———-

Thank you, Julia. You are an inspiration; I hope there are many students like you. Readers, are you a youth in preservation with a  story to share (or do you know any)? I’d love to hear about your passion and projects. 

PresConf Recap: Education Sessions

Gather thousands of preservationists together and there is a lot to talk about, which is more than buildings. Sessions discussed historic sites, publicity, economic revitalization, energy efficiency, social media, the 50 year “rule”, diversity, new ideas for building uses, community advocacy, bridge rehabilitation, federal laws (NEPA & NHPA), and much more. While it’s great to have so many choices for which sessions to attend, my complaint is that there are too many options. Having to choose from one of five or more at one time makes me feel like I’m missing out on important education opportunities. Of course that tends to sound like a “first world problem” but I’m letting you know how busy a National Trust conference can be.

Each session is worthy of discussion, but for this overview I’ll note some of my biggest takeaways (ideas and/or food for thought) and go into greater detail in subsequent posts. You can also find recaps from the Preservation Leadership Forum blog for the whole conference and daily recaps.

Held in the Madame Walker Theater.

Held in the Madame Walker Theater.

Conversation Starter: Diversity in Preservation: Rethinking Standards and Practices

A conversation starter worked like this: a panel provided the background information and set the stage for discussion on the topic. Audience members wrote questions on index cards and the moderator selected questions for the panel to answer. This panel discussed how preservation is building focused; preservationists speak the language of buildings. Yet, how does that impact important places that do not have significant buildings anymore (perhaps they are lost or have lost historic integrity)? Is there a way to make ordinary buildings significant? It’s the discussion of authenticity v. integrity. How much of a role does association play? Is the National Register effective in preserving our significant places? Where are we moving in the future? Are we changing standards or practices, both or none?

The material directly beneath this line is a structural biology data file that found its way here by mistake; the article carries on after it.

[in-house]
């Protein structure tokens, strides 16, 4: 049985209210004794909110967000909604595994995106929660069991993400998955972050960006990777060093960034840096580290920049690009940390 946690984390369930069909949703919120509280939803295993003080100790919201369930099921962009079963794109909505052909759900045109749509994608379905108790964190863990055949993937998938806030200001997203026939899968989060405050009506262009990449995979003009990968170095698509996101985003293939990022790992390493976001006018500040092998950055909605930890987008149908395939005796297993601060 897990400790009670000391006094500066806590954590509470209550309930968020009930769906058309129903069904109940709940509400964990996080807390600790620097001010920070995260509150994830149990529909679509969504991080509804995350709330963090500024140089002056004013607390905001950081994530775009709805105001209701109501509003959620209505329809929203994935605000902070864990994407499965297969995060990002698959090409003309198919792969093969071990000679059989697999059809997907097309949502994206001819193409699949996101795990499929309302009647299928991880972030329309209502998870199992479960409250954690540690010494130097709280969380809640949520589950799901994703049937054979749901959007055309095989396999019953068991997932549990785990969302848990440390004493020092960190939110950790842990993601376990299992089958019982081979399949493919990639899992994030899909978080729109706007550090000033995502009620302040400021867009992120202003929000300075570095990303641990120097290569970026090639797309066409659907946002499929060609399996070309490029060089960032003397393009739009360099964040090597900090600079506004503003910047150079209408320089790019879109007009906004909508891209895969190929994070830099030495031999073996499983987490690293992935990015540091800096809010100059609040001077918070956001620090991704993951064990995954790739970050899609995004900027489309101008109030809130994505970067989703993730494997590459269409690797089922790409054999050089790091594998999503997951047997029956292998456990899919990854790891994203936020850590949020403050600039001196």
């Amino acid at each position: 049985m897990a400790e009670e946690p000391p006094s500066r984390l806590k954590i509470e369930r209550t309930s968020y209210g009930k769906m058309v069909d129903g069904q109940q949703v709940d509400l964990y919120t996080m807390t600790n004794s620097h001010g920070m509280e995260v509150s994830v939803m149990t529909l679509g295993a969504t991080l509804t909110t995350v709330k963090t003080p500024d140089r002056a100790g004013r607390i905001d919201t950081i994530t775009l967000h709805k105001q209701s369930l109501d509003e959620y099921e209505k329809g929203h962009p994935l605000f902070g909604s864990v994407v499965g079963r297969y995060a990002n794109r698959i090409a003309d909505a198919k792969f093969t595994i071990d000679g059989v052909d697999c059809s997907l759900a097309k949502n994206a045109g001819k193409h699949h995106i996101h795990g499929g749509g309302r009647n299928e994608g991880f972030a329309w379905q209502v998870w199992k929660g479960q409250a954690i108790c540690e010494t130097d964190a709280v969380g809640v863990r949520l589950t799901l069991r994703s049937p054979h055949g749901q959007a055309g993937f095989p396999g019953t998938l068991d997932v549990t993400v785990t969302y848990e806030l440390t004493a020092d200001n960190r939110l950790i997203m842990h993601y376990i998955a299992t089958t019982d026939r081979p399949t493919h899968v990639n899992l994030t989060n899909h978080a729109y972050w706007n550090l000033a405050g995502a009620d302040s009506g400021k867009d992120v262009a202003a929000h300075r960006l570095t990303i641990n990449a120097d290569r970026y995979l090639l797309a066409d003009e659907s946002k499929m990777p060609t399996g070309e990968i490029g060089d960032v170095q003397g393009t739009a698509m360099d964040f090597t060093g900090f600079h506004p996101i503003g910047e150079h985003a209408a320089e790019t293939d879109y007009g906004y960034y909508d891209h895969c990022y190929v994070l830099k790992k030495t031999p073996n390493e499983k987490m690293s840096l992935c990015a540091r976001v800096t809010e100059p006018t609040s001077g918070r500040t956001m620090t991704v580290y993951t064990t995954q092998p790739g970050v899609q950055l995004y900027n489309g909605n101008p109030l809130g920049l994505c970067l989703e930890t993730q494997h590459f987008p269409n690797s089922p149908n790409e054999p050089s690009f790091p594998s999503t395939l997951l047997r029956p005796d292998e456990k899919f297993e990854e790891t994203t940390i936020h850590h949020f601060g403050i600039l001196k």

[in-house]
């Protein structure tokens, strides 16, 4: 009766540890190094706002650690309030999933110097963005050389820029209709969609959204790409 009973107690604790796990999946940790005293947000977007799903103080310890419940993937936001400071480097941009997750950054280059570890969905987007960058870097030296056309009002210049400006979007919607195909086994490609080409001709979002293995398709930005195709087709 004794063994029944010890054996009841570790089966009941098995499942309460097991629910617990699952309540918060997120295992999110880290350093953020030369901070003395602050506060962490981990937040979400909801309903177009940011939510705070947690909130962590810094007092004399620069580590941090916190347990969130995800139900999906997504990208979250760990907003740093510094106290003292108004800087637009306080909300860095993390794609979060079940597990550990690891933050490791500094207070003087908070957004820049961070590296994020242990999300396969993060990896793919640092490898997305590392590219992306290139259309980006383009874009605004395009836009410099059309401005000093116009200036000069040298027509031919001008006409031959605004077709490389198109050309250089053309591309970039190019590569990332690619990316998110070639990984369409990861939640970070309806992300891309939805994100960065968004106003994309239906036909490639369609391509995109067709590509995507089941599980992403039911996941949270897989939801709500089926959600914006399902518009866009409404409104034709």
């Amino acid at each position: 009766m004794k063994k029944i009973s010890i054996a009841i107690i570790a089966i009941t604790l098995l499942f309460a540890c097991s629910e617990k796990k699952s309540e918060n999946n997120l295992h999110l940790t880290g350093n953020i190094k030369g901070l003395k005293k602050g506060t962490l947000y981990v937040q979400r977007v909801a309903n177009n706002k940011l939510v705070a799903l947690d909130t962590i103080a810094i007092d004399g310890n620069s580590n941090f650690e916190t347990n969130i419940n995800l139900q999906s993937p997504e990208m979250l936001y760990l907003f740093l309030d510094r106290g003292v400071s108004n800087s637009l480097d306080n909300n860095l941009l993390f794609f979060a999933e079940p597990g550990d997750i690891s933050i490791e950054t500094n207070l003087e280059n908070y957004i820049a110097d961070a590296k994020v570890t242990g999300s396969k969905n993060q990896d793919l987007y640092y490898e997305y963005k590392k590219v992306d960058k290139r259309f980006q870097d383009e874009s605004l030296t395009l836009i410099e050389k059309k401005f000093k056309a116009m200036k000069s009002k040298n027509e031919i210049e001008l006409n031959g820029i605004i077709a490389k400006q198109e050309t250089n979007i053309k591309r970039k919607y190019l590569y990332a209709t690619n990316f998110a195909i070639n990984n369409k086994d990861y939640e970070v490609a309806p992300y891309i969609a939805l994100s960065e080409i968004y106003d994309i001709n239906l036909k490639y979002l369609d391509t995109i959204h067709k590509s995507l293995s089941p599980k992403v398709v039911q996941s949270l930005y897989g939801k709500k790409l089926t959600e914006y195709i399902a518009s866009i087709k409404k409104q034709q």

As you can surmise, this was a great panel for getting your preservation theory & practices brain working overtime. Rather than being told what to think, the audience participated in the conversation, making the session feel like a good class in school when we’d all sit around and talk theory.

New Media, New Audiences: Case Studies in Social Media

The much anticipated social media panel (one of the panels) with Kayla, Dana, Michelle, and Meagan. Each of us discussed how we use social for preservation work, individually and for our organizations and advocacy. Following the brief presentations, the audience divided into groups of five. We answered questions about social media, helped people work through their challenges and consider what might work for their needs. Each group was different, and all sounded like they went over well. At the end of the group breakout session, everyone wrote their lessons learned on 8×11 analog Twitter cards to tape on the wall sharing what they learned or another thought from the session.

Why is social media at a preservation conference? Simply stated, social media is not only for our personal lives. It can help our organizations be included in conversations throughout communities and across the country. It builds relationships and increases networks in a more genuine way than some might expect from social media. (After all, we preservationists love authenticity, so we’re going to be ourselves, right?) Our goal was to show that social media (whether blogging, Twitter, Facebook, etc.) can help to share powerful messages and create support for preservation causes. And it’s not just for the younger generations, nor do you have to use all of the social media avenues. It’s also fun. In other words, go ahead, jump on the preservation + social media bandwagon. You’ll be glad you did.

Our analog Twitter wall!

Our analog Twitter wall!